Hang on a moment here, what’s that… A sack? Some kind of cellophane, or rags maybe, but why’s it so long? And shoes, or soles of shoes maybe, a sack of clothes, fell out of a truck…
A sack of clothes?
I went over there, right up to it, you could see some white runners, a jacket, a hand… Some guy lying here, what the hell, some homeless guy, but why here on the street? And why so contorted…
“A corpse,” I thought, or maybe I even said it out loud, and only then did I really come to my senses.
“Maybe it’s not a corpse, maybe he’s only wounded,” I swallowed hard, and the wind blew in my face, as if looking for a fight.
If it’s a corpse, I’ll have to do something, you can’t just walk on by a corpse, and if it’s alive, all the more so. Better flip him on his back and put a finger to his neck, check his pulse, but not with the thumb. Or maybe better not to move him at all? Or best to ask someone who might know.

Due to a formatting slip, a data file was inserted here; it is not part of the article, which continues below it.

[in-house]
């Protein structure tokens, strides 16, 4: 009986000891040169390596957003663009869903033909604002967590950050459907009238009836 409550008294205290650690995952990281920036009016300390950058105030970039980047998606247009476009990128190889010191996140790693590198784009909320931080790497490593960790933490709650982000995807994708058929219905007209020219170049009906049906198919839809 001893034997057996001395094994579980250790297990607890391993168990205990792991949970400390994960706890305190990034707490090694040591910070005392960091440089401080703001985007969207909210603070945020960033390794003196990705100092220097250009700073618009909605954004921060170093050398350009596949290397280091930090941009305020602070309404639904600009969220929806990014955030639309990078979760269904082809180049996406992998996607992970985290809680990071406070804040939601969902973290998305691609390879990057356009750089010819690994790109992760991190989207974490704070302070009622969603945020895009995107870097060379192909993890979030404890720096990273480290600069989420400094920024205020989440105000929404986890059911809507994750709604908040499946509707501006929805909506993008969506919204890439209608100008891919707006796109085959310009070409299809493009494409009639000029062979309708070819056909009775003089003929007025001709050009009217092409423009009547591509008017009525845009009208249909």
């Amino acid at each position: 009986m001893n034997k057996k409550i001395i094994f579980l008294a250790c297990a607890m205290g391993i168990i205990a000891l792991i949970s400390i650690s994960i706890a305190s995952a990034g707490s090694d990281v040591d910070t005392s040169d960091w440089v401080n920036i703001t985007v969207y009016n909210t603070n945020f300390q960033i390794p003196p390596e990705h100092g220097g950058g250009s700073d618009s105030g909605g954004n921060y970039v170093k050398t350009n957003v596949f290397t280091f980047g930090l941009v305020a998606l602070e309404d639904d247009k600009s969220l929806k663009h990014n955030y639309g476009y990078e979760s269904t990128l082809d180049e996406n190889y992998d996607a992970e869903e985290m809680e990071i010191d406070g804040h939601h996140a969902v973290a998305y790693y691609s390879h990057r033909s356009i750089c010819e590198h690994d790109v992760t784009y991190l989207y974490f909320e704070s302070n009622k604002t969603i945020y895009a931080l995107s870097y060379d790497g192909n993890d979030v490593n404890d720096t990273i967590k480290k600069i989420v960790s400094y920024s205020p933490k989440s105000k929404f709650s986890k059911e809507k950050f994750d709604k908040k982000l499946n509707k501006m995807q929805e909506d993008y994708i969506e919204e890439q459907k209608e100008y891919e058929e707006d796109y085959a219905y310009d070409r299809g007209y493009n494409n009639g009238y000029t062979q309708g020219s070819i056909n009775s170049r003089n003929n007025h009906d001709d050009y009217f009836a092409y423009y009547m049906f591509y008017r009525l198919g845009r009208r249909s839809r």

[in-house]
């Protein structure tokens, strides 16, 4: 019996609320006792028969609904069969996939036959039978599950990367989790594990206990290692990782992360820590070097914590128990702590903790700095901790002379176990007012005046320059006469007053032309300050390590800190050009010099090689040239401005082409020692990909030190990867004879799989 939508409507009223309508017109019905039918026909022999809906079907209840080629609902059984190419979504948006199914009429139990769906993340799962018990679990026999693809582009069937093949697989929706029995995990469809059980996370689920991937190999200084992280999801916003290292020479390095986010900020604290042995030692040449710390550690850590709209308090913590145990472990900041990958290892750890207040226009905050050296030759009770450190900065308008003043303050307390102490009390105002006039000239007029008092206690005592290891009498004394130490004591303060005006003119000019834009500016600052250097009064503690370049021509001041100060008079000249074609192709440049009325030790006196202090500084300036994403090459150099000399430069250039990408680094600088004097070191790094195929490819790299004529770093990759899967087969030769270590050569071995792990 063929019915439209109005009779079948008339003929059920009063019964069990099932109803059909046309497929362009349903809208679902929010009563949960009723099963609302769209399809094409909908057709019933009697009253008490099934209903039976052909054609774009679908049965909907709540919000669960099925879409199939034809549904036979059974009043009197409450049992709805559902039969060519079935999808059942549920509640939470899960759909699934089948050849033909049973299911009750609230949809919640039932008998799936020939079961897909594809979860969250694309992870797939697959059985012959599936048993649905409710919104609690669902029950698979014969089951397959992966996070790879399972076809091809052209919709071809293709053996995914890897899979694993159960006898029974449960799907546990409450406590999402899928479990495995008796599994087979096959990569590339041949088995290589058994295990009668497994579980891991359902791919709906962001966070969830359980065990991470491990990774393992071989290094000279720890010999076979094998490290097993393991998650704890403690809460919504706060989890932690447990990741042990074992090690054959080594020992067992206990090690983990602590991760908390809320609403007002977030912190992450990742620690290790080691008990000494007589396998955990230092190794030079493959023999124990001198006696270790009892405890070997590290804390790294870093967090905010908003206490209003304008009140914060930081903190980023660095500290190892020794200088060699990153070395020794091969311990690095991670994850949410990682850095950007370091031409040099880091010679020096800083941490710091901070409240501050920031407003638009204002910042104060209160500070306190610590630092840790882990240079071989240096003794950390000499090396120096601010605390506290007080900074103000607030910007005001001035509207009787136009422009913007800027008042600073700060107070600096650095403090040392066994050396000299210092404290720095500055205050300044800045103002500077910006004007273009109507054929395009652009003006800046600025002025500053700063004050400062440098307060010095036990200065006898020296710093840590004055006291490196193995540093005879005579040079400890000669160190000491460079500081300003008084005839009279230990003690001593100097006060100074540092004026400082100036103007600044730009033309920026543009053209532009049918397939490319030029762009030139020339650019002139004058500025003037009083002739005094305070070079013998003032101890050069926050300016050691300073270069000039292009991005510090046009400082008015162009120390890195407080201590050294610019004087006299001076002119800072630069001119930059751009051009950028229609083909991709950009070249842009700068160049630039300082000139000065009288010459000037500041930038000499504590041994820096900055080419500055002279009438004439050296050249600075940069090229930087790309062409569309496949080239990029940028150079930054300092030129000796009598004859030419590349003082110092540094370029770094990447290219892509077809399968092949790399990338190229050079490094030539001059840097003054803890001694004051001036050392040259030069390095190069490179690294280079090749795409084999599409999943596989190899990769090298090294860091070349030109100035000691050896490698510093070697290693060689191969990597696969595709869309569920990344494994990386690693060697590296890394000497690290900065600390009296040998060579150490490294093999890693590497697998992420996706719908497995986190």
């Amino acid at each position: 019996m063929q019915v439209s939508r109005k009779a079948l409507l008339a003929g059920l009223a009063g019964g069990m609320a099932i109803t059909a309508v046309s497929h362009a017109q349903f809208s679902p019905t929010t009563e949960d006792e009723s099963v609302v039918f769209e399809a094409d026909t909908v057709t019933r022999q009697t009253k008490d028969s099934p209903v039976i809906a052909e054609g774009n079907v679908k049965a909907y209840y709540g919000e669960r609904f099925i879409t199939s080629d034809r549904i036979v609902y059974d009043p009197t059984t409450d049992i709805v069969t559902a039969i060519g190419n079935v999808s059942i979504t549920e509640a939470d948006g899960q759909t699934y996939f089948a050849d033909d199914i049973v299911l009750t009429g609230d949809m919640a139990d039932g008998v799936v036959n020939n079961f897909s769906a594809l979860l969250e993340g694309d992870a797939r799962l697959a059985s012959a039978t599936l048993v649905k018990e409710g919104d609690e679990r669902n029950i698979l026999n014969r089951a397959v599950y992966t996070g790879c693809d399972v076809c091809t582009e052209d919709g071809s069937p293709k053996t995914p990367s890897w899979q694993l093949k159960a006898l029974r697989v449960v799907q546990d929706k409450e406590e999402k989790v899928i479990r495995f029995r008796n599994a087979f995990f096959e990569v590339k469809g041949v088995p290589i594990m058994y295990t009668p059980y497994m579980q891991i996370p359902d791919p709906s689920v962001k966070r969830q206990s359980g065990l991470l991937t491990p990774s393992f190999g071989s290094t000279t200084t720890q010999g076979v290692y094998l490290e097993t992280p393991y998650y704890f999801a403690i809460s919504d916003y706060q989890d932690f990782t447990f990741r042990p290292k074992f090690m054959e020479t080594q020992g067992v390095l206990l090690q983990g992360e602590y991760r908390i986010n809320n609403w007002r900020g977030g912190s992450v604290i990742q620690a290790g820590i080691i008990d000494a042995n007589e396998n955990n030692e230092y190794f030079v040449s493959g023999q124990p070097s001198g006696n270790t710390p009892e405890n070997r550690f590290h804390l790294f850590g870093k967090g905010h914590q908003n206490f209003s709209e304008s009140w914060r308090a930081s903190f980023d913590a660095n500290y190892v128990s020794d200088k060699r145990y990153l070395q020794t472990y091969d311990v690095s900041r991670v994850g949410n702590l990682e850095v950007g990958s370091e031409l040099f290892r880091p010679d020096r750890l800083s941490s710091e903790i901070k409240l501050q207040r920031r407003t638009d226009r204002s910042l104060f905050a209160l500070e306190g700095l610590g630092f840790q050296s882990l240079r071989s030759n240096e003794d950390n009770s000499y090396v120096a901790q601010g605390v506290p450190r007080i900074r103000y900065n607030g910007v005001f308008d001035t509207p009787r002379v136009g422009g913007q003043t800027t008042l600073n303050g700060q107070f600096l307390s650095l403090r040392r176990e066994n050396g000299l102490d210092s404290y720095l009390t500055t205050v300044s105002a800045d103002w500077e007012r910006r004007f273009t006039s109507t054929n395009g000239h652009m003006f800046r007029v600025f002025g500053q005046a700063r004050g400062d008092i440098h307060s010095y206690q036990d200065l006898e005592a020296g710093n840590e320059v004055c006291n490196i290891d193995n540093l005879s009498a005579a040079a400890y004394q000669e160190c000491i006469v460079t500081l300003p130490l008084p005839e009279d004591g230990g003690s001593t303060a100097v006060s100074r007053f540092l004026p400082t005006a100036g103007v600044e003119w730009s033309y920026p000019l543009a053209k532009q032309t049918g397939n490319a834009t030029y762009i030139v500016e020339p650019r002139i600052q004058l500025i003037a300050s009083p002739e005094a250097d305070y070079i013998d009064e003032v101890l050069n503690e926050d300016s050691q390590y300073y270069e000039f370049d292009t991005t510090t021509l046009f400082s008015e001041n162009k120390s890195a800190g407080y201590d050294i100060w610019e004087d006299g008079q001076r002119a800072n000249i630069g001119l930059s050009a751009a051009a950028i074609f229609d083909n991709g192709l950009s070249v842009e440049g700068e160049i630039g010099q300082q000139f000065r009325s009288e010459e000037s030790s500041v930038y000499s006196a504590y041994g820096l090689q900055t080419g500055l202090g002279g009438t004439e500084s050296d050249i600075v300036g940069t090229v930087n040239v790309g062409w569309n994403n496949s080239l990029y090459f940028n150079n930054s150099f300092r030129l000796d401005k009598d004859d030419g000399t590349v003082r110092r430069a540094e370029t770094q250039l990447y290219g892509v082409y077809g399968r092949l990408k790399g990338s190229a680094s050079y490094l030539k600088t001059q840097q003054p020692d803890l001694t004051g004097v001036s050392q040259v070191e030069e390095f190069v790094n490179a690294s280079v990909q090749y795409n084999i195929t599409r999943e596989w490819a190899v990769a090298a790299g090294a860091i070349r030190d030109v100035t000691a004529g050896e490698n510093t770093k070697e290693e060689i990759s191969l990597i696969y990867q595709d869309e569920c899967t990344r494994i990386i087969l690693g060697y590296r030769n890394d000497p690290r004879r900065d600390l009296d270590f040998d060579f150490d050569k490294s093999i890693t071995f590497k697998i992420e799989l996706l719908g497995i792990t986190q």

I looked around, but didn’t see anyone. Small wonder – it was night time. As if out of spite. I was getting sober so fast that my mouth felt dry, as if I was getting a hangover.
The guy was lying there, maybe dying, he didn’t look so bad, not like a bum, though he had a scruffy beard, and dirty fingernails, all in all he could have been a mechanic or something...
Or call an ambulance! Call emergency, idiot!
I took out my phone, but first, for no reason, I popped some gum in my mouth, for fresh breath, I’m not up to anything, just out walking my dog.
He was lying on his stomach, one hand tossed to the side, a dirty-green jacket, cap all aslant, definitely breathing, right, one leg tucked in under him, the other one straight.
“Jeepers!” I turned when I heard the squeaky voice, instinctively jamming the gum between my cheek and my gums, and I switched off the phone. No need. A girl in a herring-bone coat, knee-high boots, and a scarf headed toward me and stopped dead.
“Is it a body?”